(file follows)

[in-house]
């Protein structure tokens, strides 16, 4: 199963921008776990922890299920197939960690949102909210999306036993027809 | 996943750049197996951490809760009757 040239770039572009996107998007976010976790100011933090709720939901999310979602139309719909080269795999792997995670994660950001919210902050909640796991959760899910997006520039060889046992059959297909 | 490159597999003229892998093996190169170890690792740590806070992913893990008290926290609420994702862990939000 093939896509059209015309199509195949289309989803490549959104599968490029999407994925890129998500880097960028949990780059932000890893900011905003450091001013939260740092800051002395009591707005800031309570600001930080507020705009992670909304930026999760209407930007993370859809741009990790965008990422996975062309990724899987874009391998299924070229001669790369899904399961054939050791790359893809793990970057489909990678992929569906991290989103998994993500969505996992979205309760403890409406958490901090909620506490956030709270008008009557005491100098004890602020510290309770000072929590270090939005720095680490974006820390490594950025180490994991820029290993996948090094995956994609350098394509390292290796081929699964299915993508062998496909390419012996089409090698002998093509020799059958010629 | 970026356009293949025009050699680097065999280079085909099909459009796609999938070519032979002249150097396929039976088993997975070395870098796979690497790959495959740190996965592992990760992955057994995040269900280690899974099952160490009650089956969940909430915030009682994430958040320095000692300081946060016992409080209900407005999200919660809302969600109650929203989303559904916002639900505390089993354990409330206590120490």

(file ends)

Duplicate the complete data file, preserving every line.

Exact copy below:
[in-house]
């Protein structure tokens, strides 16, 4: 199963921008776990922890299920197939960690949102909210999306036993027809 | 996943750049197996951490809760009757 040239770039572009996107998007976010976790100011933090709720939901999310979602139309719909080269795999792997995670994660950001919210902050909640796991959760899910997006520039060889046992059959297909 | 490159597999003229892998093996190169170890690792740590806070992913893990008290926290609420994702862990939000 093939896509059209015309199509195949289309989803490549959104599968490029999407994925890129998500880097960028949990780059932000890893900011905003450091001013939260740092800051002395009591707005800031309570600001930080507020705009992670909304930026999760209407930007993370859809741009990790965008990422996975062309990724899987874009391998299924070229001669790369899904399961054939050791790359893809793990970057489909990678992929569906991290989103998994993500969505996992979205309760403890409406958490901090909620506490956030709270008008009557005491100098004890602020510290309770000072929590270090939005720095680490974006820390490594950025180490994991820029290993996948090094995956994609350098394509390292290796081929699964299915993508062998496909390419012996089409090698002998093509020799059958010629 | 970026356009293949025009050699680097065999280079085909099909459009796609999938070519032979002249150097396929039976088993997975070395870098796979690497790959495959740190996965592992990760992955057994995040269900280690899974099952160490009650089956969940909430915030009682994430958040320095000692300081946060016992409080209900407005999200919660809302969600109650929203989303559904916002639900505390089993354990409330206590120490």